Volume flow, also known as volumetric flow, is a measurement that quantifies the volume of a fluid (liquid or gas) that passes through a specific point in a pipeline or conduit per unit of time. It is typically expressed in units such as cubic meters per second (m³/s), cubic feet per minute (CFM), liters per second (L/s), gallons per minute (GPM), or other similar units depending on regional or industry-specific standards.

The formula for calculating volume flow is straightforward:

Volume Flow (Q) = Cross-sectional Area (A) × Velocity (V)

Where:

Q is the volume flow rate (e.g., m³/s, CFM, GPM). A is the cross-sectional area through which the fluid is flowing (e.g., square meters, square feet). V is the velocity of the fluid (e.g., meters per second, feet per minute).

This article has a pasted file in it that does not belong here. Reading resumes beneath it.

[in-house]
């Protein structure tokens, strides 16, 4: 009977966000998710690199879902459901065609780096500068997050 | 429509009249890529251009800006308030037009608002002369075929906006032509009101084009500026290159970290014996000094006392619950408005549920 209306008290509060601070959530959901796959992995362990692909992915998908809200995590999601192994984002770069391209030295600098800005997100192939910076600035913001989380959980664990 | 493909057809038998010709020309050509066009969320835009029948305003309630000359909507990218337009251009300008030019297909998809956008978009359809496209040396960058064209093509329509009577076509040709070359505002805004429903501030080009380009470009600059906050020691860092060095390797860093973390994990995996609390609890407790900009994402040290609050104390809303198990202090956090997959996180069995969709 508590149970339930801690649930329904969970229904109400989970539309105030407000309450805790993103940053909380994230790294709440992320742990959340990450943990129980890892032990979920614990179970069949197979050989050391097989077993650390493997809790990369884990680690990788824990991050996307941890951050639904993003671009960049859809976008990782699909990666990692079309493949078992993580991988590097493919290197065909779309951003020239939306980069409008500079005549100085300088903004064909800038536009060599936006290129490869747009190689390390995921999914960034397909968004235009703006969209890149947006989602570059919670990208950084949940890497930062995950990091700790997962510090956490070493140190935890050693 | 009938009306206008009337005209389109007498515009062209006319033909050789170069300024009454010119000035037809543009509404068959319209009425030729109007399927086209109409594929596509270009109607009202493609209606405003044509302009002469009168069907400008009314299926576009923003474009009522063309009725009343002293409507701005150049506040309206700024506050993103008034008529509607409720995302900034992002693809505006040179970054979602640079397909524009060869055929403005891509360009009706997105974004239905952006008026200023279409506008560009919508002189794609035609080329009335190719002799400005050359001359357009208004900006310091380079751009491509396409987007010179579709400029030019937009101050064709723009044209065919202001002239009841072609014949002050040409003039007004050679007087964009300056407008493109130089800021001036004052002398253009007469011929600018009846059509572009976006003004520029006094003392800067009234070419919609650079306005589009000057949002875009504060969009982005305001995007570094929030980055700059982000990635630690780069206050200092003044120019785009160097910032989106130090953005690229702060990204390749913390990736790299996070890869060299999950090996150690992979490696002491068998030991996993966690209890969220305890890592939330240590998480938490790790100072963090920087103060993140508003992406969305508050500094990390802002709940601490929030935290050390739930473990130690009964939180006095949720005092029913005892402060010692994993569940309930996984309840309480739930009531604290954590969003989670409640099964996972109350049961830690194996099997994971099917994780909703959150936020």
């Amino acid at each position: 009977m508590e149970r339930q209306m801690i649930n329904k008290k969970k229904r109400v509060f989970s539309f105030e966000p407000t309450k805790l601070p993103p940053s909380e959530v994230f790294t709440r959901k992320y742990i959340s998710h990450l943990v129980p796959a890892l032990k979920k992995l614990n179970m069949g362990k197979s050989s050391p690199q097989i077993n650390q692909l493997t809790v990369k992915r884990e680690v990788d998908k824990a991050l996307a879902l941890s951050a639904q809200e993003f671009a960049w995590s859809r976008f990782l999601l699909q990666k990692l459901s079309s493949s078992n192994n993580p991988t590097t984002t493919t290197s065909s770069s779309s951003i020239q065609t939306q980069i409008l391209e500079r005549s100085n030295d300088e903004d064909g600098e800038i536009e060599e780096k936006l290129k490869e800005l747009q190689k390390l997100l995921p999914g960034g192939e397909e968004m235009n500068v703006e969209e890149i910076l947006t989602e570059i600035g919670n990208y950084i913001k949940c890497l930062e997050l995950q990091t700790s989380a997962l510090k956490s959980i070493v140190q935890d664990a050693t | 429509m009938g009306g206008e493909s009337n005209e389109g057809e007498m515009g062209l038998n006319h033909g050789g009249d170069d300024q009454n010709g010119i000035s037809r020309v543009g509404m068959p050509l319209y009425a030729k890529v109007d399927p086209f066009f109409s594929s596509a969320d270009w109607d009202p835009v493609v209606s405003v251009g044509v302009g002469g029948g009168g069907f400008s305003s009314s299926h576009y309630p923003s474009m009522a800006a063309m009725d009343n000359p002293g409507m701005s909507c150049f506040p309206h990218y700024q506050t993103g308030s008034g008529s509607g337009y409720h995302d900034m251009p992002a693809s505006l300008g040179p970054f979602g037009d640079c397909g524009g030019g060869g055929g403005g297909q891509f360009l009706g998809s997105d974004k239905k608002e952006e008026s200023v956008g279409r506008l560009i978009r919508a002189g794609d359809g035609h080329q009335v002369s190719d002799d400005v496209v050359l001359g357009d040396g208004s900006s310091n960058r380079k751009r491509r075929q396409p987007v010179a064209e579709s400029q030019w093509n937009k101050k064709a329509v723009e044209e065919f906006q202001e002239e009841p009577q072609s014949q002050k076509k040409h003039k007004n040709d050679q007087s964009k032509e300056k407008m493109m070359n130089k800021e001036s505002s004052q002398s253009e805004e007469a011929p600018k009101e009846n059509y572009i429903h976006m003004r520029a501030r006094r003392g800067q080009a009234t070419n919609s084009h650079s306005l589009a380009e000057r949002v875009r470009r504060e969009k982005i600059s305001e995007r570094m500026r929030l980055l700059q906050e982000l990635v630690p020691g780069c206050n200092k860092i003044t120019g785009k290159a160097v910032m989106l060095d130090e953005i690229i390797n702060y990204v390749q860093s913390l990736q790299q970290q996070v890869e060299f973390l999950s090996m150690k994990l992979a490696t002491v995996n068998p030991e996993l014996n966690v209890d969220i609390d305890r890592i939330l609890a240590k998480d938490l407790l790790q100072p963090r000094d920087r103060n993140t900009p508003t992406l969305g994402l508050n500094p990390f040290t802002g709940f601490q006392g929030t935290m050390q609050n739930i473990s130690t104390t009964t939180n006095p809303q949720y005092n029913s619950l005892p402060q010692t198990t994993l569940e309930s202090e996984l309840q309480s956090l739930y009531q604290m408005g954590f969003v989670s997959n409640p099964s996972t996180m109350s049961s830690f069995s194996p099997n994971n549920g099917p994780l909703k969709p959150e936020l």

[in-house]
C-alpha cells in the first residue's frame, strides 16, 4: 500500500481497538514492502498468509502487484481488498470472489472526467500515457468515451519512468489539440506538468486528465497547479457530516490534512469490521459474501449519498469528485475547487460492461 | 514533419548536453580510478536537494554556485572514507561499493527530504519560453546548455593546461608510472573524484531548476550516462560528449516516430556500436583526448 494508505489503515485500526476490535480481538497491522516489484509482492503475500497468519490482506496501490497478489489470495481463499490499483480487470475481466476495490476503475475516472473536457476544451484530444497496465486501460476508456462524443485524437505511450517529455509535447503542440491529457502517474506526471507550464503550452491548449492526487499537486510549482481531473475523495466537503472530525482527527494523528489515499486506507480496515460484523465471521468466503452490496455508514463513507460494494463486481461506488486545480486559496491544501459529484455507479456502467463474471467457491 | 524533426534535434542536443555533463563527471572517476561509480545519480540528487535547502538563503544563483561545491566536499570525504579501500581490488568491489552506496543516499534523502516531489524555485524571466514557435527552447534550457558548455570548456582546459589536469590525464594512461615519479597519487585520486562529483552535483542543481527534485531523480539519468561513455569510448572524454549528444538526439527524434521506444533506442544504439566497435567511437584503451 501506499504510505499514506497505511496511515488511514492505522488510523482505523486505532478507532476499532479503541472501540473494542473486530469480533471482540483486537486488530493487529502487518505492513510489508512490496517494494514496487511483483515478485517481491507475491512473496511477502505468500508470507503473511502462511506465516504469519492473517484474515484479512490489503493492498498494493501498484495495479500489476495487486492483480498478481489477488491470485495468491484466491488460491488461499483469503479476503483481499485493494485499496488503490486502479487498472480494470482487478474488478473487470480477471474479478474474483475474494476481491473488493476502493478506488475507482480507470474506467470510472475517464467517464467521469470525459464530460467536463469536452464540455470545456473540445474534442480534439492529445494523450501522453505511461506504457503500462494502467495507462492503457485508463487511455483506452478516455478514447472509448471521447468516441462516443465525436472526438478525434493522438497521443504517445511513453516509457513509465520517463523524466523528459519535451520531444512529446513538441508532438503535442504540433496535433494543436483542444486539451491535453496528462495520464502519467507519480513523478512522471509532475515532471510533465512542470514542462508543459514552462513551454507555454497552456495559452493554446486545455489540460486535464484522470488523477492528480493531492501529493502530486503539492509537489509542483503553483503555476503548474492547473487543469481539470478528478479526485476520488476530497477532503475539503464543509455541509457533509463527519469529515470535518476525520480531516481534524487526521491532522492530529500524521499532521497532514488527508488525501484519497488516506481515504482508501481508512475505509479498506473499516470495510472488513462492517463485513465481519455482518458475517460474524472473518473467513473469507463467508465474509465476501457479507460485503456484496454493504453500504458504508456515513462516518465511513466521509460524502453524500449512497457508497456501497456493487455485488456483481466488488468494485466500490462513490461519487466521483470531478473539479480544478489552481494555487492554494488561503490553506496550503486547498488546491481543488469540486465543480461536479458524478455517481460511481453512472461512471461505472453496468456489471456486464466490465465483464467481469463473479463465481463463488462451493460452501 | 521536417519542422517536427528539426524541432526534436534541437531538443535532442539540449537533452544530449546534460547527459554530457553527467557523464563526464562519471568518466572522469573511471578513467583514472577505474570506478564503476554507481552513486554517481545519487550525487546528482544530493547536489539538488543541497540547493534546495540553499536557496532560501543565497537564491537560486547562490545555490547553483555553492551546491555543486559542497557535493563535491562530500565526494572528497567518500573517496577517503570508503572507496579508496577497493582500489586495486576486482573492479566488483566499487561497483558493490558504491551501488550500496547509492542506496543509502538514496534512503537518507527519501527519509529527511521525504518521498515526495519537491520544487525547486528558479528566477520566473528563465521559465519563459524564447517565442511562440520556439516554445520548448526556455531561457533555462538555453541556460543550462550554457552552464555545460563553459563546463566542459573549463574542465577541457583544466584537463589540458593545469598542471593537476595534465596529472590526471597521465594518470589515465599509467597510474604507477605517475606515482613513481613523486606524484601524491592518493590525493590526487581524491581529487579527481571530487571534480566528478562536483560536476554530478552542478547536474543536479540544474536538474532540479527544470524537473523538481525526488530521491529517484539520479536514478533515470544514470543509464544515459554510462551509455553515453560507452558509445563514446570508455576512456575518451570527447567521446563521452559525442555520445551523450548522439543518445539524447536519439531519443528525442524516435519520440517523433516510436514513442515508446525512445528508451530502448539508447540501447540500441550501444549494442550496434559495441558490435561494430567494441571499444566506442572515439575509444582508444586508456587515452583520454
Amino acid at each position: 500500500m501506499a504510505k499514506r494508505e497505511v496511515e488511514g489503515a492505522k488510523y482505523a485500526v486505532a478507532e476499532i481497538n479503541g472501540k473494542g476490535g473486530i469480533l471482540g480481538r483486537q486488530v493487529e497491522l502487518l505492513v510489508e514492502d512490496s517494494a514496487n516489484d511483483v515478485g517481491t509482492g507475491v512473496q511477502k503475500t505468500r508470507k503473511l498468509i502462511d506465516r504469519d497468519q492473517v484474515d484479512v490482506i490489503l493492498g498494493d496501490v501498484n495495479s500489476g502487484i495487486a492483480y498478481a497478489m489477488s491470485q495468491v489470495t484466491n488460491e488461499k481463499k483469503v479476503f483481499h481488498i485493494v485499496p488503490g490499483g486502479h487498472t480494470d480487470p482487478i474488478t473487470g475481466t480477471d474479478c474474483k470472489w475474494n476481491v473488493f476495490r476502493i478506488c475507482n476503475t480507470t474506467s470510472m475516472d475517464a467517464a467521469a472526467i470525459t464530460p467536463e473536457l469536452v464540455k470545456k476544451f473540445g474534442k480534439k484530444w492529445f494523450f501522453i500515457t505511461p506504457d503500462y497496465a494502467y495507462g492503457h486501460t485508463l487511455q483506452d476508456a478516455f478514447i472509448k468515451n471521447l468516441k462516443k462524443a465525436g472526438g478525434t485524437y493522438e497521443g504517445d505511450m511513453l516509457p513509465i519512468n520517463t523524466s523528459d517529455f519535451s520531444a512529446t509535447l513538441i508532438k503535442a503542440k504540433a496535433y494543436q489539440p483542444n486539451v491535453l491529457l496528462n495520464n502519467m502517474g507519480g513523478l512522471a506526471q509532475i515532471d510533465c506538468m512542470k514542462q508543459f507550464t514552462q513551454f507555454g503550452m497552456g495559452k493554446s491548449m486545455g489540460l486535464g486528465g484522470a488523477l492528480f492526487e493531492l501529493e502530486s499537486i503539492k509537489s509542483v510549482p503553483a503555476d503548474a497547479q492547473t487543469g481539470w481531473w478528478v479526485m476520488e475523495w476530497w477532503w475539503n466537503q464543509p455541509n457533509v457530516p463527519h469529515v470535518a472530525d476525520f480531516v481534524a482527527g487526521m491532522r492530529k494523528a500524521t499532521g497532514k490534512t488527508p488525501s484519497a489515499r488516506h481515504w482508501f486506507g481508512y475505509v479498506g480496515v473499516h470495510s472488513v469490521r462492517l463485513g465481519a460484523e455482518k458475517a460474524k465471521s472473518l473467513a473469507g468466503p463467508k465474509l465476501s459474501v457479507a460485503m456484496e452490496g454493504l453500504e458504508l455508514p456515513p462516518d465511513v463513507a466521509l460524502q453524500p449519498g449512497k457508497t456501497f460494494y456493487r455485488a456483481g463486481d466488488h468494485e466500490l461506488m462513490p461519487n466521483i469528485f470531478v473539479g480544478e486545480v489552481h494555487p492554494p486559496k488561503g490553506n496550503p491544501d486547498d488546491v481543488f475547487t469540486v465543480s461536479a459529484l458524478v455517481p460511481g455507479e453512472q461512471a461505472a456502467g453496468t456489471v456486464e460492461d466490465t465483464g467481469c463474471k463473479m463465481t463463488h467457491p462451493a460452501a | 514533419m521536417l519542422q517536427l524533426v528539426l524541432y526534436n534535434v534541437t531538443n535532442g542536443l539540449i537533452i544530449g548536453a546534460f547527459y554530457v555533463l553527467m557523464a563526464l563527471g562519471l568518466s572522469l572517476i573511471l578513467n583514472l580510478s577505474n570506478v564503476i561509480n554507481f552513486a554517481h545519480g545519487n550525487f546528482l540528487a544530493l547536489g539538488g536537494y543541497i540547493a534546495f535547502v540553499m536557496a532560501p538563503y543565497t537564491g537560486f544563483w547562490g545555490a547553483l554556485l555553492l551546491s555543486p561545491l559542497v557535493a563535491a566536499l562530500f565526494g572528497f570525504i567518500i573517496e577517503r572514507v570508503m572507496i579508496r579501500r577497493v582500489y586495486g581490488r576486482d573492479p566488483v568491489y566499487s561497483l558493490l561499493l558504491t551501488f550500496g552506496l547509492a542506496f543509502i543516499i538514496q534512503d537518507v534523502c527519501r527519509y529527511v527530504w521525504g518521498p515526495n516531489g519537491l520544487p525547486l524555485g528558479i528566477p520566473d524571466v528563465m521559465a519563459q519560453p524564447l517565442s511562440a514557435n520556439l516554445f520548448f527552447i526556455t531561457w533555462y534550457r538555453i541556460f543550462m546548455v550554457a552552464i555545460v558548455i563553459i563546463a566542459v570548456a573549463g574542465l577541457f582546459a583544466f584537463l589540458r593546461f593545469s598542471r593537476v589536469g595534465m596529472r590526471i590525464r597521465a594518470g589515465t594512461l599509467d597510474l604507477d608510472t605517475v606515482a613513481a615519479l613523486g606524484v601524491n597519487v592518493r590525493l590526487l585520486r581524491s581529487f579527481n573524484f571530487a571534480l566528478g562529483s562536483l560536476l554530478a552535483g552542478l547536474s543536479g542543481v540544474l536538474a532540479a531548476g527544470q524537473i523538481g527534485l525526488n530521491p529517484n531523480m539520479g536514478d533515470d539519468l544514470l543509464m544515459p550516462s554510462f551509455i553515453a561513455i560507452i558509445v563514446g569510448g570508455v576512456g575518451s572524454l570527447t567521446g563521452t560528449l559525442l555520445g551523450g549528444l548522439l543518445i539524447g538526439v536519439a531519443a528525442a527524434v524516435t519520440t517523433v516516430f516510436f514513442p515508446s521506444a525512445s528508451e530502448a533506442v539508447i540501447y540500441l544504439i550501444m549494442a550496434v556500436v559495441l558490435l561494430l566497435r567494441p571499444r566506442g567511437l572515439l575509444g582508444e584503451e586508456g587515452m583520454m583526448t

In this formula, the cross-sectional area (A) represents the area of the pipe, duct, or conduit through which the fluid is passing. The velocity (V) is the speed at which the fluid is flowing through that area.

It's important to note that volume flow rate is different from mass flow rate. While volume flow measures the amount of space a fluid occupies per unit of time, mass flow rate quantifies the mass of the fluid passing through a point per unit of time. Mass flow rate takes into account the density of the fluid, which can vary depending on its composition and temperature.